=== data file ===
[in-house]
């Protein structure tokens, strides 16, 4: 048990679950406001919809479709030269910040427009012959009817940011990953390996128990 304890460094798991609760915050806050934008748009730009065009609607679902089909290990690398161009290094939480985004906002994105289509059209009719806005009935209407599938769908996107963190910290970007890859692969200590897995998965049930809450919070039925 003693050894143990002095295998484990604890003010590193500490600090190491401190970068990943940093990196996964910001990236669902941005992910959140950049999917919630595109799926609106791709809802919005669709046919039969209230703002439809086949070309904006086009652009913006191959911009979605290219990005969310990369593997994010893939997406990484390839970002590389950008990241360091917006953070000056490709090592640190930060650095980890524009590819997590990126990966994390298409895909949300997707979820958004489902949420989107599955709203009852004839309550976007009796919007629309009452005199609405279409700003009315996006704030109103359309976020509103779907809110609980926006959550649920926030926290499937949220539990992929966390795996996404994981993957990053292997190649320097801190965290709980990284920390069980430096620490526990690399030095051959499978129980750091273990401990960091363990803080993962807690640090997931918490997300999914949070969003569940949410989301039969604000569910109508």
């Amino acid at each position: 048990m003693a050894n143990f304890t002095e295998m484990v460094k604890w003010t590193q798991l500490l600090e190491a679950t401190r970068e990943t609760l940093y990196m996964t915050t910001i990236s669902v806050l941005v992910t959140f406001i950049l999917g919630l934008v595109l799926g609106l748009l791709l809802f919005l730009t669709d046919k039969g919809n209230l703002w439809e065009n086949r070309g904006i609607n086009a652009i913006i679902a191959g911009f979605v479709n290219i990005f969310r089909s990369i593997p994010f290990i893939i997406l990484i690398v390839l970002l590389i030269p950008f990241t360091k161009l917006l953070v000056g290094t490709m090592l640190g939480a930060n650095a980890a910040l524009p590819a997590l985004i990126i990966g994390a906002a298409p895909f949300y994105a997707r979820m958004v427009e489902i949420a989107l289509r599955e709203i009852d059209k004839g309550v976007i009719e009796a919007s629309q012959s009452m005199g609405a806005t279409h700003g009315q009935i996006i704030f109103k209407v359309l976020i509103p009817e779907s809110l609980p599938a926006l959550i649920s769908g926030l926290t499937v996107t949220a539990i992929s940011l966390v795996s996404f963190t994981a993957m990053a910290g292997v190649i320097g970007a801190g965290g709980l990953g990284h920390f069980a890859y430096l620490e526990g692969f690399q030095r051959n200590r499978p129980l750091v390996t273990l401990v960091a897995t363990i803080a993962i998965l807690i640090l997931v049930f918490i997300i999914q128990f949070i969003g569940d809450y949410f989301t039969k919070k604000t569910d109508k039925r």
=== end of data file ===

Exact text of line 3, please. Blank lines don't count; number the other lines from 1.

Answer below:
């Amino acid at each position: 048990m003693a050894n143990f304890t002095e295998m484990v460094k604890w003010t590193q798991l500490l600090e190491a679950t401190r970068e990943t609760l940093y990196m996964t915050t910001i990236s669902v806050l941005v992910t959140f406001i950049l999917g919630l934008v595109l799926g609106l748009l791709l809802f919005l730009t669709d046919k039969g919809n209230l703002w439809e065009n086949r070309g904006i609607n086009a652009i913006i679902a191959g911009f979605v479709n290219i990005f969310r089909s990369i593997p994010f290990i893939i997406l990484i690398v390839l970002l590389i030269p950008f990241t360091k161009l917006l953070v000056g290094t490709m090592l640190g939480a930060n650095a980890a910040l524009p590819a997590l985004i990126i990966g994390a906002a298409p895909f949300y994105a997707r979820m958004v427009e489902i949420a989107l289509r599955e709203i009852d059209k004839g309550v976007i009719e009796a919007s629309q012959s009452m005199g609405a806005t279409h700003g009315q009935i996006i704030f109103k209407v359309l976020i509103p009817e779907s809110l609980p599938a926006l959550i649920s769908g926030l926290t499937v996107t949220a539990i992929s940011l966390v795996s996404f963190t994981a993957m990053a910290g292997v190649i320097g970007a801190g965290g709980l990953g990284h920390f069980a890859y430096l620490e526990g692969f690399q030095r051959n200590r499978p129980l750091v390996t273990l401990v960091a897995t363990i803080a993962i998965l807690i640090l997931v049930f918490i997300i999914q128990f949070i969003g569940d809450y949410f989301t039969k919070k604000t569910d109508k039925r």